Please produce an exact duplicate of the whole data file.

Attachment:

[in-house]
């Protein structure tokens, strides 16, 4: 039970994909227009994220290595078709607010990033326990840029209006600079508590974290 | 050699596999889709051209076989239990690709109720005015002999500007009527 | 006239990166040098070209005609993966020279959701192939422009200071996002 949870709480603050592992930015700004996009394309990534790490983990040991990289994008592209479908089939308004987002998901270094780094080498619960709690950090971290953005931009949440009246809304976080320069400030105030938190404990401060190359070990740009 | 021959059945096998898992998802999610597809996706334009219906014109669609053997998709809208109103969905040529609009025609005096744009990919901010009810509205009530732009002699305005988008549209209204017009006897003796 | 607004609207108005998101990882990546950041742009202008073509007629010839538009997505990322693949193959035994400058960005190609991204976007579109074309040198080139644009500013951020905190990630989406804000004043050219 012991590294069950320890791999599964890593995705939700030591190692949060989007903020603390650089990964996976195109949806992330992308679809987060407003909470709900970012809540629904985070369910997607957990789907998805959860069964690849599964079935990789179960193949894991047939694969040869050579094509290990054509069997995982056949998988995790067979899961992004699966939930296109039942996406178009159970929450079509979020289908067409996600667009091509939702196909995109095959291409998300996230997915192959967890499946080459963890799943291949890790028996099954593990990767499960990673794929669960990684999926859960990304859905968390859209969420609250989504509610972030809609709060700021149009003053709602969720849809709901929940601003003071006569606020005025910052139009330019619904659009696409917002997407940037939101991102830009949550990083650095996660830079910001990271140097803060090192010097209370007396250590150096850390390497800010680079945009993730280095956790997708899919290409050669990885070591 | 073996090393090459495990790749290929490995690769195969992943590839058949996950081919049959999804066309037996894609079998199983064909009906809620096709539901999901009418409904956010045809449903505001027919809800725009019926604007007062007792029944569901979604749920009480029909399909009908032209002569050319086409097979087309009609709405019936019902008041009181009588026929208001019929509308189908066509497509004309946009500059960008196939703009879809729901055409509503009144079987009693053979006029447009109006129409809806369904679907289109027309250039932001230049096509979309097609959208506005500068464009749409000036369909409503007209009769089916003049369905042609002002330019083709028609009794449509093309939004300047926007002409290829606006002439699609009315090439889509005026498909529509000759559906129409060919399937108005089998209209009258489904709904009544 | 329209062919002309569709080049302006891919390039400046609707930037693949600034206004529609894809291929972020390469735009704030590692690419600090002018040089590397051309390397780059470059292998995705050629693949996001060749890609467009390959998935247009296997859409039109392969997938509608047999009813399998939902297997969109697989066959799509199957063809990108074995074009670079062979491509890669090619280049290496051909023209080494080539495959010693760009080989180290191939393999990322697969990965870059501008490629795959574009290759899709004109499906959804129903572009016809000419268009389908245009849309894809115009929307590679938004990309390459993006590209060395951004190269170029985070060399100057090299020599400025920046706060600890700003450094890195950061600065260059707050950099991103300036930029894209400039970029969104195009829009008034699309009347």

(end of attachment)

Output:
[in-house]
């Protein structure tokens, strides 16, 4: 039970994909227009994220290595078709607010990033326990840029209006600079508590974290 | 050699596999889709051209076989239990690709109720005015002999500007009527 | 006239990166040098070209005609993966020279959701192939422009200071996002 949870709480603050592992930015700004996009394309990534790490983990040991990289994008592209479908089939308004987002998901270094780094080498619960709690950090971290953005931009949440009246809304976080320069400030105030938190404990401060190359070990740009 | 021959059945096998898992998802999610597809996706334009219906014109669609053997998709809208109103969905040529609009025609005096744009990919901010009810509205009530732009002699305005988008549209209204017009006897003796 | 607004609207108005998101990882990546950041742009202008073509007629010839538009997505990322693949193959035994400058960005190609991204976007579109074309040198080139644009500013951020905190990630989406804000004043050219 012991590294069950320890791999599964890593995705939700030591190692949060989007903020603390650089990964996976195109949806992330992308679809987060407003909470709900970012809540629904985070369910997607957990789907998805959860069964690849599964079935990789179960193949894991047939694969040869050579094509290990054509069997995982056949998988995790067979899961992004699966939930296109039942996406178009159970929450079509979020289908067409996600667009091509939702196909995109095959291409998300996230997915192959967890499946080459963890799943291949890790028996099954593990990767499960990673794929669960990684999926859960990304859905968390859209969420609250989504509610972030809609709060700021149009003053709602969720849809709901929940601003003071006569606020005025910052139009330019619904659009696409917002997407940037939101991102830009949550990083650095996660830079910001990271140097803060090192010097209370007396250590150096850390390497800010680079945009993730280095956790997708899919290409050669990885070591 | 073996090393090459495990790749290929490995690769195969992943590839058949996950081919049959999804066309037996894609079998199983064909009906809620096709539901999901009418409904956010045809449903505001027919809800725009019926604007007062007792029944569901979604749920009480029909399909009908032209002569050319086409097979087309009609709405019936019902008041009181009588026929208001019929509308189908066509497509004309946009500059960008196939703009879809729901055409509503009144079987009693053979006029447009109006129409809806369904679907289109027309250039932001230049096509979309097609959208506005500068464009749409000036369909409503007209009769089916003049369905042609002002330019083709028609009794449509093309939004300047926007002409290829606006002439699609009315090439889509005026498909529509000759559906129409060919399937108005089998209209009258489904709904009544 | 329209062919002309569709080049302006891919390039400046609707930037693949600034206004529609894809291929972020390469735009704030590692690419600090002018040089590397051309390397780059470059292998995705050629693949996001060749890609467009390959998935247009296997859409039109392969997938509608047999009813399998939902297997969109697989066959799509199957063809990108074995074009670079062979491509890669090619280049290496051909023209080494080539495959010693760009080989180290191939393999990322697969990965870059501008490629795959574009290759899709004109499906959804129903572009016809000419268009389908245009849309894809115009929307590679938004990309390459993006590209060395951004190269170029985070060399100057090299020599400025920046706060600890700003450094890195950061600065260059707050950099991103300036930029894209400039970029969104195009829009008034699309009347």